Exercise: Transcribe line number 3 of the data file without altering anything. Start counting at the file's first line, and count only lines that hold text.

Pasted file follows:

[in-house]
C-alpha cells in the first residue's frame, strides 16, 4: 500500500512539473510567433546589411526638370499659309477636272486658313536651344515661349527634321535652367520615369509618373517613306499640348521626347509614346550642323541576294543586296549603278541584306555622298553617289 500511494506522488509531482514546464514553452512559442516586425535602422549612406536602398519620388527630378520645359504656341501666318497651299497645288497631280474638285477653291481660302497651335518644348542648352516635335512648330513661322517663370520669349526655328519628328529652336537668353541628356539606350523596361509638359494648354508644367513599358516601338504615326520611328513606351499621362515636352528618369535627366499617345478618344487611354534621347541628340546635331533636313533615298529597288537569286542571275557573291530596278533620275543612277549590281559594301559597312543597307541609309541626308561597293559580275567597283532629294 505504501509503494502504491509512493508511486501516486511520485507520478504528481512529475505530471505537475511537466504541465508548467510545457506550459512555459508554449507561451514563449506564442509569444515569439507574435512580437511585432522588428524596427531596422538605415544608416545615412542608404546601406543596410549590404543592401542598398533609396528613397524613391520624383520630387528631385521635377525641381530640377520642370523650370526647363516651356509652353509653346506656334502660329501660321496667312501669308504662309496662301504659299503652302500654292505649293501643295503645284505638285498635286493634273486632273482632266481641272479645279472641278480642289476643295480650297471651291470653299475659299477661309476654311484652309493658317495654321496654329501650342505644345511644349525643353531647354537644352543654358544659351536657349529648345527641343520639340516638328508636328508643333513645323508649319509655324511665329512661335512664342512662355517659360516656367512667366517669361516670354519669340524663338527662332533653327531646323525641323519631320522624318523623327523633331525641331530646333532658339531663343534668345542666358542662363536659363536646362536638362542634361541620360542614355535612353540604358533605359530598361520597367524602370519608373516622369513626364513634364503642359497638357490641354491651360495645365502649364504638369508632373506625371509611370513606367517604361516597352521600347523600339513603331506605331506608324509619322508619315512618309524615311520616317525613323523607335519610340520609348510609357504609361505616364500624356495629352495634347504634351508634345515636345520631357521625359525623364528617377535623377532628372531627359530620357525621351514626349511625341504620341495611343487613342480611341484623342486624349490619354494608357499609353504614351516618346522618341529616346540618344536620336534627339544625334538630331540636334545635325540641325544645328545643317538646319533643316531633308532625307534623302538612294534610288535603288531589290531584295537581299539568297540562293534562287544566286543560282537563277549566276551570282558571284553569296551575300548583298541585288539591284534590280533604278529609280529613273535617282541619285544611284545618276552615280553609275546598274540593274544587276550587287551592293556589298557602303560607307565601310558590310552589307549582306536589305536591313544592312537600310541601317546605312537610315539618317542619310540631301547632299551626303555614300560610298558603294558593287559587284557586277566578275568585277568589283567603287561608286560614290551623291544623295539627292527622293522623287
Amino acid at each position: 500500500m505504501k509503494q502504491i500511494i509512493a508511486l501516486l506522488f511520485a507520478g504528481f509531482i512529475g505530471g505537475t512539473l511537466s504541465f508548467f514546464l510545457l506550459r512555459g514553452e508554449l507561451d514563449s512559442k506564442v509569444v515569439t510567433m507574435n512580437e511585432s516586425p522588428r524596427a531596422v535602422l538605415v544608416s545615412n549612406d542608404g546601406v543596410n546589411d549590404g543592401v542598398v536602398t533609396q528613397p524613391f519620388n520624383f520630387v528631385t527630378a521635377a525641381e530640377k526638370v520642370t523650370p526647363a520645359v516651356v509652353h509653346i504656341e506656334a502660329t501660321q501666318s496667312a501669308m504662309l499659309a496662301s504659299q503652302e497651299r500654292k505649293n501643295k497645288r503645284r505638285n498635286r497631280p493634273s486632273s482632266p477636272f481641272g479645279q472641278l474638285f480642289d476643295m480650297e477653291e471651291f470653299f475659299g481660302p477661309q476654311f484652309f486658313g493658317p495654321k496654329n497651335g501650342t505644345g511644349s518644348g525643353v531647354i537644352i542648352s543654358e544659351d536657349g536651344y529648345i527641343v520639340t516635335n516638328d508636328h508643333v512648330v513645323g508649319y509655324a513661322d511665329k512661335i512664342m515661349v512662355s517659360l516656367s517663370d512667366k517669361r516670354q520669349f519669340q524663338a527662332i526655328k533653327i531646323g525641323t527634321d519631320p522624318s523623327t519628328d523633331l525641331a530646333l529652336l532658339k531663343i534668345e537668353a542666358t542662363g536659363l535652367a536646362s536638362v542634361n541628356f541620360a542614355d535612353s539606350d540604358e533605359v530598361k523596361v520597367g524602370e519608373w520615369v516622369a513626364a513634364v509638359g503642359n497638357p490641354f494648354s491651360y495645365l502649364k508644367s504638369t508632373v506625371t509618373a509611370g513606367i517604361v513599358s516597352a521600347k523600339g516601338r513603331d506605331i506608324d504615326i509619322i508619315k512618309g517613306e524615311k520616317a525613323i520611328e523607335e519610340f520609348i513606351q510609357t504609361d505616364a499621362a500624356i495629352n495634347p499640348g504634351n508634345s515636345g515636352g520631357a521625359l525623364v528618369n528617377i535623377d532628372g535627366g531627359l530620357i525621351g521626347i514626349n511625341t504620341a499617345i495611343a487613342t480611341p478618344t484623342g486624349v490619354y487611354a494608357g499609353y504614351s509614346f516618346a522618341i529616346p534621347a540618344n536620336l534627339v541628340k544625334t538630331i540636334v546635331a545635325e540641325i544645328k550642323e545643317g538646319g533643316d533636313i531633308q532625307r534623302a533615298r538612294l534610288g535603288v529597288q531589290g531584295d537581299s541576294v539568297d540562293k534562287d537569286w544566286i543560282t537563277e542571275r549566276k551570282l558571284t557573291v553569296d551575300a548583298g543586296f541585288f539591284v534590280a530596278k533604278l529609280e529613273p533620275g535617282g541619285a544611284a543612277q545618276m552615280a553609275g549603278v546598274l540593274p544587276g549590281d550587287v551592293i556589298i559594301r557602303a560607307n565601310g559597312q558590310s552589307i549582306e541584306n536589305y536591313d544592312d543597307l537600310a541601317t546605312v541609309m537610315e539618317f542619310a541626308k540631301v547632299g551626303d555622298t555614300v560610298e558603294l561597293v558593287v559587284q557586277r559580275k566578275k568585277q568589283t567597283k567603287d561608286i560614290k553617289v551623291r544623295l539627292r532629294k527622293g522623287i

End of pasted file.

Amino acid at each position: 500500500m505504501k509503494q502504491i500511494i509512493a508511486l501516486l506522488f511520485a507520478g504528481f509531482i512529475g505530471g505537475t512539473l511537466s504541465f508548467f514546464l510545457l506550459r512555459g514553452e508554449l507561451d514563449s512559442k506564442v509569444v515569439t510567433m507574435n512580437e511585432s516586425p522588428r524596427a531596422v535602422l538605415v544608416s545615412n549612406d542608404g546601406v543596410n546589411d549590404g543592401v542598398v536602398t533609396q528613397p524613391f519620388n520624383f520630387v528631385t527630378a521635377a525641381e530640377k526638370v520642370t523650370p526647363a520645359v516651356v509652353h509653346i504656341e506656334a502660329t501660321q501666318s496667312a501669308m504662309l499659309a496662301s504659299q503652302e497651299r500654292k505649293n501643295k497645288r503645284r505638285n498635286r497631280p493634273s486632273s482632266p477636272f481641272g479645279q472641278l474638285f480642289d476643295m480650297e477653291e471651291f470653299f475659299g481660302p477661309q476654311f484652309f486658313g493658317p495654321k496654329n497651335g501650342t505644345g511644349s518644348g525643353v531647354i537644352i542648352s543654358e544659351d536657349g536651344y529648345i527641343v520639340t516635335n516638328d508636328h508643333v512648330v513645323g508649319y509655324a513661322d511665329k512661335i512664342m515661349v512662355s517659360l516656367s517663370d512667366k517669361r516670354q520669349f519669340q524663338a527662332i526655328k533653327i531646323g525641323t527634321d519631320p522624318s523623327t519628328d523633331l525641331a530646333l529652336l532658339k531663343i534668345e537668353a542666358t542662363g536659363l535652367a536646362s536638362v542634361n541628356f541620360a542614355d535612353s539606350d540604358e533605359v530598361k523596361v520597367g524602370e519608373w520615369v516622369a513626364a513634364v509638359g503642359n497638357p490641354f494648354s491651360y495645365l502649364k508644367s504638369t508632373v506625371t509618373a509611370g513606367i517604361v513599358s516597352a521600347k523600339g516601338r513603331d506605331i506608324d504615326i509619322i508619315k512618309g517613306e524615311k520616317a525613323i520611328e523607335e519610340f520609348i513606351q510609357t504609361d505616364a499621362a500624356i495629352n495634347p499640348g504634351n508634345s515636345g515636352g520631357a521625359l525623364v528618369n528617377i535623377d532628372g535627366g531627359l530620357i525621351g521626347i514626349n511625341t504620341a499617345i495611343a487613342t480611341p478618344t484623342g486624349v490619354y487611354a494608357g499609353y504614351s509614346f516618346a522618341i529616346p534621347a540618344n536620336l534627339v541628340k544625334t538630331i540636334v546635331a545635325e540641325i544645328k550642323e545643317g538646319g533643316d533636313i531633308q532625307r534623302a533615298r538612294l534610288g535603288v529597288q531589290g531584295d537581299s541576294v539568297d540562293k534562287d537569286w544566286i543560282t537563277e542571275r549566276k551570282l558571284t557573291v553569296d551575300a548583298g543586296f541585288f539591284v534590280a530596278k533604278l529609280e529613273p533620275g535617282g541619285a544611284a543612277q545618276m552615280a553609275g549603278v546598274l540593274p544587276g549590281d550587287v551592293i556589298i559594301r557602303a560607307n565601310g559597312q558590310s552589307i549582306e541584306n536589305y536591313d544592312d543597307l537600310a541601317t546605312v541609309m537610315e539618317f542619310a541626308k540631301v547632299g551626303d555622298t555614300v560610298e558603294l561597293v558593287v559587284q557586277r559580275k566578275k568585277q568589283t567597283k567603287d561608286i560614290k553617289v551623291r544623295l539627292r532629294k527622293g522623287i